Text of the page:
Concert t-shirts are rising from merchandise to collectors items

By Shawn McFarland

Co Editor in Chief

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Photo courtesy: Pigeons and Planes

It’s Saturday, Sept. 3. Boston’s TD Garden is the latest stop on Kanye West’s St. Pablo tour, and the fan reception is overwhelming. People of all ages and races fill the Garden and its adjacent streets waiting in droves to see one of the most highly acclaimed shows of 2016.

The longest line, however, isn’t into the concourse to see West perform. Rather, fans have filed into the subway station below the actual Garden, wrapping around the entirety of the foyer–and it wasn’t for the music.

In a small room in the corner of the station–no bigger than that of a classroom–laid the St. Pablo merchandise shop. For many concert-goers, this was the prized jewel of the show. Packed with t-shirts, hats and sweatshirts, varying from $50 to $100, it felt as if every fan of musical fashion in the Boston area visited 100 Legends Way that night.

After a one and a half hour wait in line, fans were finally granted access into the shop. Having plenty of time to decide what they wanted to add to their wardrobe, they were instead greeted with ‘we only have XXL and smalls,’ or ‘sorry, we sold out of that style hours ago.’

Every customer decisively paused and cautiously thought out their next action. This moment is the fight or flight scenario for all hypebeasts. I really like that design, or, I can probably fill out an XXL.

Most fans left the room that night with less money in their pockets and an ill-fitting t-shirt on their bodies.

But the St. Pablo merchandise isn’t an outlier. From Chance The Rapper’s Magnificent Coloring World tour to Travis Scott’s Rodeo tour, concert merchandise has been flying off the shelves as if it was the highest of fashion lines at Bodega or Kith.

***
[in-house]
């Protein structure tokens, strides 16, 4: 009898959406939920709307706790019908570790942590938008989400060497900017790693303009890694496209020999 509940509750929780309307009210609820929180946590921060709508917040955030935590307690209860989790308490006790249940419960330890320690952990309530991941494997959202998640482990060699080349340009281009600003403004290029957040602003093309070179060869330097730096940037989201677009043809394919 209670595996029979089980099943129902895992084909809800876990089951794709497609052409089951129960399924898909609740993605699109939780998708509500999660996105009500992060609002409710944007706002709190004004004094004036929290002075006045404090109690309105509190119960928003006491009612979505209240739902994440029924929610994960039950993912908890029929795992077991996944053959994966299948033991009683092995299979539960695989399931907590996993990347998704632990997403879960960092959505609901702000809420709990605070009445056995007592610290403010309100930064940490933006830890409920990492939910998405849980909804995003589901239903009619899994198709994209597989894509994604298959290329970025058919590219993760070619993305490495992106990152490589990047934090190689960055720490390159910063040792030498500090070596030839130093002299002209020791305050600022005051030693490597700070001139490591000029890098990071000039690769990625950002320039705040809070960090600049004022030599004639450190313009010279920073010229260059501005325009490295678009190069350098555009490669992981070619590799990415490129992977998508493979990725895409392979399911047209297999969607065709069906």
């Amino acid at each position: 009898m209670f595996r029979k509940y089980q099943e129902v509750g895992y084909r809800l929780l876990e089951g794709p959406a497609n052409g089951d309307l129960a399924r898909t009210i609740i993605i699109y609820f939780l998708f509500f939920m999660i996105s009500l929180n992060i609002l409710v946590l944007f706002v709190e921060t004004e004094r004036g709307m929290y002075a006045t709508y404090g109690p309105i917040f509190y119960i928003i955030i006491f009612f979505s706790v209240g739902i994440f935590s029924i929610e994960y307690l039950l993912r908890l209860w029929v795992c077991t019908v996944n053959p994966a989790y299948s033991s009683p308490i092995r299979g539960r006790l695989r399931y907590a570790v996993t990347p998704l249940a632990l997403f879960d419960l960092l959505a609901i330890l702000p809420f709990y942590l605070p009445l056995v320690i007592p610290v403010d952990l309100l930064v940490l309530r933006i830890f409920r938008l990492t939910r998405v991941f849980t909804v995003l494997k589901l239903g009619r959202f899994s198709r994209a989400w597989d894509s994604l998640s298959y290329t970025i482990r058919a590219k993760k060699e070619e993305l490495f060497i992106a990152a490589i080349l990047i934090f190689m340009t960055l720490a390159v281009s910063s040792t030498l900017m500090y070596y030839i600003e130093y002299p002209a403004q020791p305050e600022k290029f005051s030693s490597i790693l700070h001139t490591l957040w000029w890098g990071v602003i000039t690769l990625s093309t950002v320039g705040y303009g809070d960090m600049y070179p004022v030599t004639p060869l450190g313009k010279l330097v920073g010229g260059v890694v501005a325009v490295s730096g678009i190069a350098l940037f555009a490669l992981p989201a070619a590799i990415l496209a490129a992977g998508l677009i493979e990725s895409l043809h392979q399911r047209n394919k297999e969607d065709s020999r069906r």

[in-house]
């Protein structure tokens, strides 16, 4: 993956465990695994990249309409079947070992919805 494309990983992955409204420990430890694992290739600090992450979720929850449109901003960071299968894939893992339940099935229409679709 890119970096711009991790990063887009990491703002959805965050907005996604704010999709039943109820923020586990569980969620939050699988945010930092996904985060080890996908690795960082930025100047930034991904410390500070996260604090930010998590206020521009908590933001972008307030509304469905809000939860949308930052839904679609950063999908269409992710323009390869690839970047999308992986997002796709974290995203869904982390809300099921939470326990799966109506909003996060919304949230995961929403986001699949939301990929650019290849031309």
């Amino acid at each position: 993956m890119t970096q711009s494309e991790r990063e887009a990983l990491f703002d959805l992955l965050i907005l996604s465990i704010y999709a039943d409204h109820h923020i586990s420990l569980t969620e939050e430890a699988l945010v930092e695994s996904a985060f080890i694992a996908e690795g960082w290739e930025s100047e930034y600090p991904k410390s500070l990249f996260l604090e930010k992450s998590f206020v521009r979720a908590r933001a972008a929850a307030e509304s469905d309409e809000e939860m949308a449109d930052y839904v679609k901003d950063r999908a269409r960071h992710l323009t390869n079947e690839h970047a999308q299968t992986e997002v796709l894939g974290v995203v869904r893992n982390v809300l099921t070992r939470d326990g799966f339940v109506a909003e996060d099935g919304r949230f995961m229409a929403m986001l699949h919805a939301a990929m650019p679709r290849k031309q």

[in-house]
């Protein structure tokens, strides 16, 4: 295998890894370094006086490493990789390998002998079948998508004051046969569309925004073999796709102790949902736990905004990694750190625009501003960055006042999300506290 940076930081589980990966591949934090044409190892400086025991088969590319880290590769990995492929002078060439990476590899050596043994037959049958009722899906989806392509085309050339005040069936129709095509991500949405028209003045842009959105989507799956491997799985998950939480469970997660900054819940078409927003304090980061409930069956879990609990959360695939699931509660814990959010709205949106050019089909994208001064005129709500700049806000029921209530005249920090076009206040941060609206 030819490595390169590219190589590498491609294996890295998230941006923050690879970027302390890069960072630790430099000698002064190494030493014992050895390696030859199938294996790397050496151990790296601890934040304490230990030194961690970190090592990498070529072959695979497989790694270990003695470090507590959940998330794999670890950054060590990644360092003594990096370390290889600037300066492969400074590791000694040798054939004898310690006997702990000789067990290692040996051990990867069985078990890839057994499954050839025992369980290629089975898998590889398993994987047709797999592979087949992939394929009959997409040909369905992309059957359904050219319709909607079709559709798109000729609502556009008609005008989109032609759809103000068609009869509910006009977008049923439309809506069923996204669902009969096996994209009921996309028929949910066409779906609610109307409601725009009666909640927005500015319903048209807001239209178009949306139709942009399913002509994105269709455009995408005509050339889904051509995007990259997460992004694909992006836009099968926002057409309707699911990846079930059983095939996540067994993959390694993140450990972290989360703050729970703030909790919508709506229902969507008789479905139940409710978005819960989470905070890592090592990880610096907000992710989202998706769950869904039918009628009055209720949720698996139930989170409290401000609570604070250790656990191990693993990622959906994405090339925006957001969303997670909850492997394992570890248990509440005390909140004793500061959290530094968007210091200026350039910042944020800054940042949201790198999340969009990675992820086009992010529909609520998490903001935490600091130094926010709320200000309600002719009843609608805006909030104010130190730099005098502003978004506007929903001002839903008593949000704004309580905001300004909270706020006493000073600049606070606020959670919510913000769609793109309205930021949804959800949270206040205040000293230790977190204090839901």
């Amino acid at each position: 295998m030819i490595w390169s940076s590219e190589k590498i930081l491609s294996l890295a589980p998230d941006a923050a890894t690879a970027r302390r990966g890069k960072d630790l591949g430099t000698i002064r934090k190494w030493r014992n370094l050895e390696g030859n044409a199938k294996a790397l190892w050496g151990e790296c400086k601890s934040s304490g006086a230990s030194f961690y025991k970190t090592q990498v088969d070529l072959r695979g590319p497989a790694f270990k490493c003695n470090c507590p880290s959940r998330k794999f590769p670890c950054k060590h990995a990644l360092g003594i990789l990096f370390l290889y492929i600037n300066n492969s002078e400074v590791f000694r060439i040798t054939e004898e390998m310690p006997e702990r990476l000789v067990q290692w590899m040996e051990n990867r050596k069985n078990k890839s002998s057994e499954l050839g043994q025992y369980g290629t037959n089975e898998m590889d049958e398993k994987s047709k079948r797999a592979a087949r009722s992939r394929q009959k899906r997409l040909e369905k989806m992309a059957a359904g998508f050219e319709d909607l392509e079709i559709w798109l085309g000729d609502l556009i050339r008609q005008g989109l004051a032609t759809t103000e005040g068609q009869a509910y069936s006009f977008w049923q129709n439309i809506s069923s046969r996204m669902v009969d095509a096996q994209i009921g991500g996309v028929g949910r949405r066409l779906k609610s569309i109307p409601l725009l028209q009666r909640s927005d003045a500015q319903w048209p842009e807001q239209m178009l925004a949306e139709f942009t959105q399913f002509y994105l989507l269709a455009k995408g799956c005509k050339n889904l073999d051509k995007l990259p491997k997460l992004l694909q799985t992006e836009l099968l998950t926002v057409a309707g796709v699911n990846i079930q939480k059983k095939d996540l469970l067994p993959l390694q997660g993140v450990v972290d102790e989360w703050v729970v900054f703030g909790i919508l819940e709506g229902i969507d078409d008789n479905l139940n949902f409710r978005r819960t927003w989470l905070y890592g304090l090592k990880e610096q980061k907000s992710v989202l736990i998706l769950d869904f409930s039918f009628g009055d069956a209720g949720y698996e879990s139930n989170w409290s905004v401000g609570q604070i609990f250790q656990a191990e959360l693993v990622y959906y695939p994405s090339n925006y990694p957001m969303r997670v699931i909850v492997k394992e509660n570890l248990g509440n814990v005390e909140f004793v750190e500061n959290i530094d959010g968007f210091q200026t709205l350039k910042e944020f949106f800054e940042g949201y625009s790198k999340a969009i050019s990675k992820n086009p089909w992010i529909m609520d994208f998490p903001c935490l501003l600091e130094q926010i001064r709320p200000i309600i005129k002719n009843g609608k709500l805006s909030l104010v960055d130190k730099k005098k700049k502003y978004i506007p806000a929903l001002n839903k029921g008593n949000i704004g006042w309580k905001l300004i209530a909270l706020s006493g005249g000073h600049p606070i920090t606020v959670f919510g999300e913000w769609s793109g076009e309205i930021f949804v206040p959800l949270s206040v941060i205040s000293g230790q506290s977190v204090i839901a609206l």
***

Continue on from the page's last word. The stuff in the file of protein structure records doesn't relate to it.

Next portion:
But in reality, the concert tees are cheap cotton t-shirts, often Gildan products. That hasn’t stopped anybody from buying them however. And it’s not just at the concert that shirts are selling, either. Online marketplaces have become hotbeds for concert tees, with resale markups going anywhere from 30-to-50%.

A $70 St. Pablo longsleeve can go anywhere from $100 to $120 online, and the same can be said about anything from Rodeo, Magnificent Coloring World, Summer Sixteen and more.

The shirts, sweatshirts and other items have turned into more than just expressing your fandom for an artist – it’s become a form of high fashion. Ever since Pac Sun and Kanye West teamed up to make shirts for his Yeezus tour (most of the designs depicting a native american skeleton in some form), the merchandise has ascended to the level of “collectors items” as opposed to clothing.

Now, concert merchandise isn’t anything new. My mom still wears a Prince concert tee from a show she went to when she was younger, and my dad still wears a Bruce Springsteen shirt of the same variety. But, I can’t imagine those shirts selling for anything more than the value of cotton the graphic is printed on.

The likes of Metallica, Slayer and other bands from the 80’s and 90’s popularized concert tees (those of course are now considered vintage) but only recently have they risen to the level of hype they’re at now with rap and hip hop.

They have become an excellent way for artists to make a profit. Chance The Rapper, for example, isn’t signed to a record label. The majority of his income comes from his shows and his merchandise–most of which sells out in minutes when put online.

It’s safe to say that the rise in concert t-shirt popularity coincides with the rise in musicians’ involvement in fashion (Kanye West with Adidas, Future with Reebok, Drake with Jordan Brand, A$AP Rocky, Joey Bada$$ and more).

If the trend continues, we’ll likely see the prices (and resell prices) of concert tees continue to skyrocket, as fans continue to file into arenas just to get their hands on a cheap, overproduced shirt.

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